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What is THC?October 12, 2018
Today we’re talking about the most famous cannabinoid -- THC.
What is THC?
Tetrahydrocannabinol is one of hundreds of chemical compounds secreted by the cannabis plant also known as cannabinoids. Cannabinoids are the naturally-occuring chemical compounds that are secreted by the cannabis plant. Cannabis plants have a high concentration of THC in their reproductive organs, resin glands, and in the flower of the female plant. THC is the largest cannabinoid and is responsible for most of the psychoactive effects that come from cannabis.
How Does it Work?
Like we discussed in a previous article, THC and other cannabinoids are absorbed in our body through our endocannabinoid system -- more specifically they react with our CB1 and CB2 receptors.
CB1 receptors are concentrated in the brain, but there are other CB1 receptors in your eyes, your heart and lungs, your reproductive organs, and the lining of your colon. These sites, spread throughout the nervous system and beyond, are the primary points where weed compounds interact with your body.
CB2 receptors tend to be less distributed throughout the body. They’re most concentrated in and around your body’s immune system.
When THC is carried to these receptors, it mimics a naturally occuring cannabinoid in our body anandamide, also known as the joy molecule. THC and anandamide share a similar molecular structure, an important feature of THC to react with our CB1 and CB2 receptors.
The CB1 and CB2 receptors then send out messages to the brain to release more dopamine and stimulating your brain causing a feeling of euphoria.
Other effects of THC may include:
- altered senses of sight, sound, and even sense of time.
- Changes in mood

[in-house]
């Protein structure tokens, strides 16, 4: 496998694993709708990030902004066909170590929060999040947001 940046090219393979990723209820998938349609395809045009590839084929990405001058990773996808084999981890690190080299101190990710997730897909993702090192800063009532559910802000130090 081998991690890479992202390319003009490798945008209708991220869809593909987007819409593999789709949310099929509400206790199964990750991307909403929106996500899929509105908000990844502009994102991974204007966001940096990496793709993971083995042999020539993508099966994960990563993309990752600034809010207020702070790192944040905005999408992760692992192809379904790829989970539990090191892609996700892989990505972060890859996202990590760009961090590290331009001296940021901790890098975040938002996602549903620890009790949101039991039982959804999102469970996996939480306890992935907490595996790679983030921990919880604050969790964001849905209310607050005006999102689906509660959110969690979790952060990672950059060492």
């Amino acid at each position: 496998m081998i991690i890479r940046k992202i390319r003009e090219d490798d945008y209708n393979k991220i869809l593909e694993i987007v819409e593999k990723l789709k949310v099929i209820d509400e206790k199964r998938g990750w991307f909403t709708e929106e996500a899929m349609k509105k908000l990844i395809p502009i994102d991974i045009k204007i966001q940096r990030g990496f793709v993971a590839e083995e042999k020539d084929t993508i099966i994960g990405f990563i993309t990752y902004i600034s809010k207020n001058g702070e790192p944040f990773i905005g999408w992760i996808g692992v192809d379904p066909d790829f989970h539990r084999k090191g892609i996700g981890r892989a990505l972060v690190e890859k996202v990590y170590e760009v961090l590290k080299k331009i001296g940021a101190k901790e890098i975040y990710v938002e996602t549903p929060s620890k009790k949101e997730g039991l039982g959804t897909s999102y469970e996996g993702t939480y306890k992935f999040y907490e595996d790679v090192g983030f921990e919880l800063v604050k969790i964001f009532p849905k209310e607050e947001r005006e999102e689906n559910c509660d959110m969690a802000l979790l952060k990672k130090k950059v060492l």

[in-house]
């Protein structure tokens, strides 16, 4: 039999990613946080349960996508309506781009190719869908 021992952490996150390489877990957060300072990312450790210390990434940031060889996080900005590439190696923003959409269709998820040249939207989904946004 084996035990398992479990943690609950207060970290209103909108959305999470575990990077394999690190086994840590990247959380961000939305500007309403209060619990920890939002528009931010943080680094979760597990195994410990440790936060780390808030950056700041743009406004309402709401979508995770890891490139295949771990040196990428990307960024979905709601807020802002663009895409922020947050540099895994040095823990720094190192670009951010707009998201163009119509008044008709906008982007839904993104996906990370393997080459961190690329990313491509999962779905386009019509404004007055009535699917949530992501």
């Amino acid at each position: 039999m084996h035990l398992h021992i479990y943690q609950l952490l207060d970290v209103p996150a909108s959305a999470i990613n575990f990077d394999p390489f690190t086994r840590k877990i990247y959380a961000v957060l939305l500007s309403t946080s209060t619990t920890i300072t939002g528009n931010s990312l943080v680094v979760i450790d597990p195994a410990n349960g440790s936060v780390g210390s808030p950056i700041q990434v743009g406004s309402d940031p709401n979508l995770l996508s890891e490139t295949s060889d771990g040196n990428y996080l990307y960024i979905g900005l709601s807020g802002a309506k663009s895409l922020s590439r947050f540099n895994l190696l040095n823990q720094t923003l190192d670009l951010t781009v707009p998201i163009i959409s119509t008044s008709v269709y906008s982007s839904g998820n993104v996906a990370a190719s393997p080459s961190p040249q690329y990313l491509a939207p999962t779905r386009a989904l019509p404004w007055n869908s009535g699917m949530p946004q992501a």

- Impaired movement and cognitive function
Despite the fact that these are the listed effects of THC according to the National Institute on Drug Abuse (NIDA), the reality is that we simply don’t know enough about the plant to say any of these things with certainty because of the lack of research on cannabis and THC.
Potential Risks of THC
- According to the NIDA, long-term consumption of THC can cause minor hallucinations and worsening symptoms in users with schizophrenia; a severe mental disorder associated with hallucinations, paranoia, and disorganized thinking.
- Consumption of THC can cause impaired motor functions which makes it dangerous to operate heavy machinery and vehicles.
- There is simply not enough research on cannabis to understand the effects that THC may have on a pregnancy.
- While there have been no reported cases of overdoses, over-indulgence in THC can cause intense anxiety -- if you ever feel like you may have consumed too much, try some of these methods to help you calm down.
If it’s your first time using THC products, it’s important to start with a low dose and slowly build until you’re at your desired level of intoxication.
THC and the “Entourage Effect”
Studies suggest that aromatic terpenes and psychoactive cannabinoids may work together in a synergistic pairing called the entourage effect. We already know that aromatherapy involving terpenes from essential oils can help calm the symptoms of anxiety. Pairing terpenes with cannabinoids like THC is believed to increase the therapeutic value of both compounds.
We should think of THC as the psychoactive base ingredient that stimulates brain receptors, paving the way for other cannabinoids and terpenes. It is necessary in the chemical reactions that happen in our brain and for the total but it may not be the cure all that it has been lauded to be -- rather a part of a larger whole.